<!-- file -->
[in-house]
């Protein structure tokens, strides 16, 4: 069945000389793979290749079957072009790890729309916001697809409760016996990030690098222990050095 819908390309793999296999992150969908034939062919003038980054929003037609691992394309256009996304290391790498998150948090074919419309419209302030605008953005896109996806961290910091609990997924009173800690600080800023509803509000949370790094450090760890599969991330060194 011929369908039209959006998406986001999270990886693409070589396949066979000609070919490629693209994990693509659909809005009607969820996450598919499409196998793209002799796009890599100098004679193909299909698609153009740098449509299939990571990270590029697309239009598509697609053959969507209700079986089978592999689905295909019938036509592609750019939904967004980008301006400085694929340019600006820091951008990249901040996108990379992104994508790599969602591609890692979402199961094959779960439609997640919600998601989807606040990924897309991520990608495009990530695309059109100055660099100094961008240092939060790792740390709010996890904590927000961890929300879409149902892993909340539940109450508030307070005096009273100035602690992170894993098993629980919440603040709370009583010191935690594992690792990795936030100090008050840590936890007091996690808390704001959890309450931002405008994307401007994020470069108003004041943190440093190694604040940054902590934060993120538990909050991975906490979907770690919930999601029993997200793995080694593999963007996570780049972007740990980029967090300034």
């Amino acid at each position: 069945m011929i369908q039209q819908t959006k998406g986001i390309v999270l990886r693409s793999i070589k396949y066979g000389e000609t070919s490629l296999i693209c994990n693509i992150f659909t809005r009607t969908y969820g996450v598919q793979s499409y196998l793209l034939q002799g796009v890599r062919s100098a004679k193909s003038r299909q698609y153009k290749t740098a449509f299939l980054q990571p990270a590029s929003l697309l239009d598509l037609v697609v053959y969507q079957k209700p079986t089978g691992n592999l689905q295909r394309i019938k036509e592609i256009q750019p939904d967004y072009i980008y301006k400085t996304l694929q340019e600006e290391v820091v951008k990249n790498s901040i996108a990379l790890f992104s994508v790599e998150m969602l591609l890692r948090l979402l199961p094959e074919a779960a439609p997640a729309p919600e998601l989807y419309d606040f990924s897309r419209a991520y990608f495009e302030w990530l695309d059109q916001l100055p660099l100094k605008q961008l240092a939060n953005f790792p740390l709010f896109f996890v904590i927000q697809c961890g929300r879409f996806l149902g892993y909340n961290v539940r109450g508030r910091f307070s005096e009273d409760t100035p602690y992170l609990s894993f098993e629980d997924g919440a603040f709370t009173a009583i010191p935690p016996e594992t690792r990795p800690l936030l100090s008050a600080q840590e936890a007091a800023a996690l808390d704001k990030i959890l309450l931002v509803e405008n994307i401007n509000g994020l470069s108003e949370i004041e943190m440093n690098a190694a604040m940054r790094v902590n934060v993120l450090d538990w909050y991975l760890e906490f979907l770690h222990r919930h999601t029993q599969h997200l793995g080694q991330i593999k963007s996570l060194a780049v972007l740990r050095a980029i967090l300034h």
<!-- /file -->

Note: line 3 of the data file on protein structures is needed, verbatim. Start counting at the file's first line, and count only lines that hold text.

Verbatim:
């Amino acid at each position: 069945m011929i369908q039209q819908t959006k998406g986001i390309v999270l990886r693409s793999i070589k396949y066979g000389e000609t070919s490629l296999i693209c994990n693509i992150f659909t809005r009607t969908y969820g996450v598919q793979s499409y196998l793209l034939q002799g796009v890599r062919s100098a004679k193909s003038r299909q698609y153009k290749t740098a449509f299939l980054q990571p990270a590029s929003l697309l239009d598509l037609v697609v053959y969507q079957k209700p079986t089978g691992n592999l689905q295909r394309i019938k036509e592609i256009q750019p939904d967004y072009i980008y301006k400085t996304l694929q340019e600006e290391v820091v951008k990249n790498s901040i996108a990379l790890f992104s994508v790599e998150m969602l591609l890692r948090l979402l199961p094959e074919a779960a439609p997640a729309p919600e998601l989807y419309d606040f990924s897309r419209a991520y990608f495009e302030w990530l695309d059109q916001l100055p660099l100094k605008q961008l240092a939060n953005f790792p740390l709010f896109f996890v904590i927000q697809c961890g929300r879409f996806l149902g892993y909340n961290v539940r109450g508030r910091f307070s005096e009273d409760t100035p602690y992170l609990s894993f098993e629980d997924g919440a603040f709370t009173a009583i010191p935690p016996e594992t690792r990795p800690l936030l100090s008050a600080q840590e936890a007091a800023a996690l808390d704001k990030i959890l309450l931002v509803e405008n994307i401007n509000g994020l470069s108003e949370i004041e943190m440093n690098a190694a604040m940054r790094v902590n934060v993120l450090d538990w909050y991975l760890e906490f979907l770690h222990r919930h999601t029993q599969h997200l793995g080694q991330i593999k963007s996570l060194a780049v972007l740990r050095a980029i967090l300034h």